Editor’s note: Have you seen the new Dogster print magazine in stores? Or in the waiting room of your vet’s office? This article appeared in our April/May issue. Subscribe to Dogster and get the bimonthly magazine delivered to your home.
She was going to die on that hike. Amelia weighed 1 pound — 1 single pound.
Her owners ignored her trudging behind them on a mountainous trail in California. Sick, bald, and struggling, Amelia labored to keep up. A bystander saw the 3-year-old Chihuahua and somehow managed to not just get her some aid but also convinced the people to relinquish ownership of the dog.
Suddenly, this Good Samaritan had a very sick, very tiny dog in her custody, so she contacted a local rescue group, which quickly flew the Mexico-bred Amelia up to Canada to a rescue group that specializes in high-needs tiny dogs. At Dhana Metta Rescue Society, Amelia gained strength, health, and some of her fur back, and within a few months in 2015, she was ready for her forever home.
But little did Amelia know she had a forever home waiting for her from nearly the moment she boarded the Wings of Rescue flight to Canada.
Debbie Garcia-Bengochea of Gainesville, Florida, knew the people who flew that rescue mission, so a photo of Amelia made its way to her social media feed. It was love at first click. She knew that dog was hers. The need so great, Debbie called the pilot while he was in the air and told him she wanted Amelia.
While she knew she wanted the dog, Debbie didn’t know that Amelia would be a perfect companion to her therapy animal program. Twenty years ago, Debbie founded Gentle Carousel Miniature Therapy Horses. These tiny, 100-pound horses visit hospitals, care facilities, disaster sites (such as the Sandy Hook Elementary School mass shooting), and other situations calling out for four-legged love. The sight of a tiny horse inside a hospital room always brings joy and smiles to patients’ faces, Debbie said.
When Amelia joined the family, the itty-bitty bundle of love was a quick learner who soaked up affection and blossomed when she had a job to do.
“She’d been through so much, but she was so loving and so outgoing and so easy to train,” Debbie said. “She couldn’t get enough attention.”
Before long, Amelia began visiting patients with the therapy horses, and she was a hit. Seeing these surprisingly tiny animals created such a fairy tale atmosphere that most people forgot their own oft-difficult realities for just a short while and embraced the enchantment of the moment.
“When [Amelia] is there, [the kids] aren’t thinking about chemo or being sick. They are thinking of this tiny dog who is friends with [tiny] horses,” Debbie said. “It’s a little bit of magic. She makes people feel like she really cares about them. Kids can relate to her.”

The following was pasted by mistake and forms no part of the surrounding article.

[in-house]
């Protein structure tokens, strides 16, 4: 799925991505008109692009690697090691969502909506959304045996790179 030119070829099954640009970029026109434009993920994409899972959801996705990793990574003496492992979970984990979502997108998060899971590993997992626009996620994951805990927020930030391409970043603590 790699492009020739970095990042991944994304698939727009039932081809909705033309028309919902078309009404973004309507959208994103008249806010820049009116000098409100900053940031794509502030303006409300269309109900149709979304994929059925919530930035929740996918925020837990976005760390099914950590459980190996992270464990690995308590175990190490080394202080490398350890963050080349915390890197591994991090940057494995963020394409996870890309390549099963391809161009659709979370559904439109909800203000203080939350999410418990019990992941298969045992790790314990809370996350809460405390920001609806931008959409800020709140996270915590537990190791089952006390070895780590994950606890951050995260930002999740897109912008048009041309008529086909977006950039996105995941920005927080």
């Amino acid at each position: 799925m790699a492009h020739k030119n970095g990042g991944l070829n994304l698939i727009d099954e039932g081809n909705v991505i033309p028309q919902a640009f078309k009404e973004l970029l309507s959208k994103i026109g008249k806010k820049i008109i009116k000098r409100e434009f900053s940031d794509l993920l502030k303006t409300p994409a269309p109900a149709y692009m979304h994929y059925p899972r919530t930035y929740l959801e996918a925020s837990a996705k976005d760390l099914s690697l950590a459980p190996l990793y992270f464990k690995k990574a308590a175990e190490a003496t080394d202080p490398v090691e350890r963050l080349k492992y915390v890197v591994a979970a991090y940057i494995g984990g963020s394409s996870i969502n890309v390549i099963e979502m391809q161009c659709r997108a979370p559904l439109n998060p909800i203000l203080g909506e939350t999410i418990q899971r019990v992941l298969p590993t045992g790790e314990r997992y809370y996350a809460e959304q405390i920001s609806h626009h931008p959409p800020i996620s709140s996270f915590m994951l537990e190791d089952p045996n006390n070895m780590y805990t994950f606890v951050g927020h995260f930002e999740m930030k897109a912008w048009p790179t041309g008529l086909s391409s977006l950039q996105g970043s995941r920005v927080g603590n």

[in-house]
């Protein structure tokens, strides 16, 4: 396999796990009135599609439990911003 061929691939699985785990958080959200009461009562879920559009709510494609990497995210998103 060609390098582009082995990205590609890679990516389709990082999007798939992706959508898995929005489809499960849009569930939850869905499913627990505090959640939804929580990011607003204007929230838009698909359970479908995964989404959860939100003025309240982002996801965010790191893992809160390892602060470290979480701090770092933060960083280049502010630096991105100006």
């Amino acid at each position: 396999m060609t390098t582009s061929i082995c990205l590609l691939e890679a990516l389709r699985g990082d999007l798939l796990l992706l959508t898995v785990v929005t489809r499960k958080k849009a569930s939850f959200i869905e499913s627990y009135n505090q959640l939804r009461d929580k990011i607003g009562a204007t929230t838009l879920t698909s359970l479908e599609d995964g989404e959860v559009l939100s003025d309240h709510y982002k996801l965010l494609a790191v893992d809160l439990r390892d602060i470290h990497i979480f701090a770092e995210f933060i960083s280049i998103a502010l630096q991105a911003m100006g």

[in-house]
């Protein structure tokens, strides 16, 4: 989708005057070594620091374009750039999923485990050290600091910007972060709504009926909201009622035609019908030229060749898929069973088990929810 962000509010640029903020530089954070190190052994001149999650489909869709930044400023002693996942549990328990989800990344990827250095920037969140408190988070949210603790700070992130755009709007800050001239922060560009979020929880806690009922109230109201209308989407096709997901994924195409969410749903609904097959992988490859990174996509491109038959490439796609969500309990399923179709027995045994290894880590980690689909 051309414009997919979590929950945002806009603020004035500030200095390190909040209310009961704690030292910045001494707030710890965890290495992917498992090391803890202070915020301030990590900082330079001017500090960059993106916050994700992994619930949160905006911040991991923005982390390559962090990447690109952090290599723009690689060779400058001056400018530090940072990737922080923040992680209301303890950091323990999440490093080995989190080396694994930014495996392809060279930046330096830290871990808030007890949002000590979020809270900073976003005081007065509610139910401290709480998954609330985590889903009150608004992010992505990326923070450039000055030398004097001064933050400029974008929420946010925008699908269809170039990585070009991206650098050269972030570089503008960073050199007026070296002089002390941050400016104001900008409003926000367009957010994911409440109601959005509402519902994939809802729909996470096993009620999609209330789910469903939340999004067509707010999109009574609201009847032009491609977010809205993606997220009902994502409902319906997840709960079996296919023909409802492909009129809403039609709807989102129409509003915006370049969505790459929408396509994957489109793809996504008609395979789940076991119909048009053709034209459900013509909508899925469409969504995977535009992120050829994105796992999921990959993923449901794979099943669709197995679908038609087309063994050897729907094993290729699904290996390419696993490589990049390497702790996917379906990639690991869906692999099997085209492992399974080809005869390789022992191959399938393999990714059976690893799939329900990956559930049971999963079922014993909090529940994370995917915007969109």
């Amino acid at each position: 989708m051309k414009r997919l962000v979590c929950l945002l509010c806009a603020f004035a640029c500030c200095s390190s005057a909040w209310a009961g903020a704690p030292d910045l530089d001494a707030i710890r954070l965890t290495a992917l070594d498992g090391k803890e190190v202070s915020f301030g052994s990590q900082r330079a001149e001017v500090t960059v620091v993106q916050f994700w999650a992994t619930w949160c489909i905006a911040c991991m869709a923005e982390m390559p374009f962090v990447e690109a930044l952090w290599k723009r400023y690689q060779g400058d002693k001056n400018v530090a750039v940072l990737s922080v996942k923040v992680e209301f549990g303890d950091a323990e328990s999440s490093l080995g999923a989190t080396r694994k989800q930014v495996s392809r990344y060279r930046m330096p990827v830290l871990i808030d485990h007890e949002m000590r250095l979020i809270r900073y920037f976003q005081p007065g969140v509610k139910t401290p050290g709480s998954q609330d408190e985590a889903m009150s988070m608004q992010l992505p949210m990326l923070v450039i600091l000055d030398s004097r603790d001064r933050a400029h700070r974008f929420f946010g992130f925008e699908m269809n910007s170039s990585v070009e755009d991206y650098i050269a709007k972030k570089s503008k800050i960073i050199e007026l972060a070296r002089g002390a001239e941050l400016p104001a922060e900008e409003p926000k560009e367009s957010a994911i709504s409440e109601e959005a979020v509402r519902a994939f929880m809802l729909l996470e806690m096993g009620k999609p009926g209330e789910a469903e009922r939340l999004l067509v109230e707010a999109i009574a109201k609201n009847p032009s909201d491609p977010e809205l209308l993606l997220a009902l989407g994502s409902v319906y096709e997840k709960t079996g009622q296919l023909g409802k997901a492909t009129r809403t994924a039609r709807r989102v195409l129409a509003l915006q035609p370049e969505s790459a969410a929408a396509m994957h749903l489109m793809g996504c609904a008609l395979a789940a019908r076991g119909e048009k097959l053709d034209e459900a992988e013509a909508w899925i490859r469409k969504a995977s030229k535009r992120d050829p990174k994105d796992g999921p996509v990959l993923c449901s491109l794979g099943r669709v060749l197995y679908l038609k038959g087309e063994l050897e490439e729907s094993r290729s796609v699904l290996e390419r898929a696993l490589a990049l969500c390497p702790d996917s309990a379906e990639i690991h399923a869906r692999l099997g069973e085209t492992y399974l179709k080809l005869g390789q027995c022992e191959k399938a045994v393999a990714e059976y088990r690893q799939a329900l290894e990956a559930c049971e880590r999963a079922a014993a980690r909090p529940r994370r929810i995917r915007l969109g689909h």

Especially when they find out Amelia’s past: sick, struggling, hair loss, health problems. It’s like she knows what these kids are also navigating through, and kids see that. They also see that she is a survivor, and they can be, too.
“There’s that part of hope. Amelia is just this little fighter,” Debbie said. “She’s fearless. She has no idea she weighs 2 pounds.”
It doesn’t matter that Amelia, or the horses for that matter, are smaller than average. They can make a big difference regardless of size — or sometimes because of it. This is another message Amelia brings to the table whenever she puts on her custom-made therapy dog vest and visits sick children.
“There are so many things someone who is small can do,” Debbie said. “They are all making a difference. Kids like the idea that someone who is small can do big things.”
A note on small dogs: While Amelia might look like a living doll, extremely small dogs are not toys. Being just 1 pound at her rescue presented extreme health dangers. She was just a single pound off of her target weight, but that meant she weighed HALF of what she normally should. Put that into perspective. Small dogs are often so tiny, illnesses and other health woes can be disastrous.
Small dogs don’t mean small responsibilities, owners have said. They need to be watched more carefully than big dogs do in certain situations because they can easily get underfoot, stepped on, or accidentally kicked or squished. Outside, they must be guarded from not just other dogs, but larger cats and wild animals who might see them as easy prey. Just handling them, either through friendly play or training, requires a gentle touch, since they are so tiny and fragile. Small dog owners want others to know that just because these pups may not take up a lot of physical space, they do require a lot of attention and responsibility.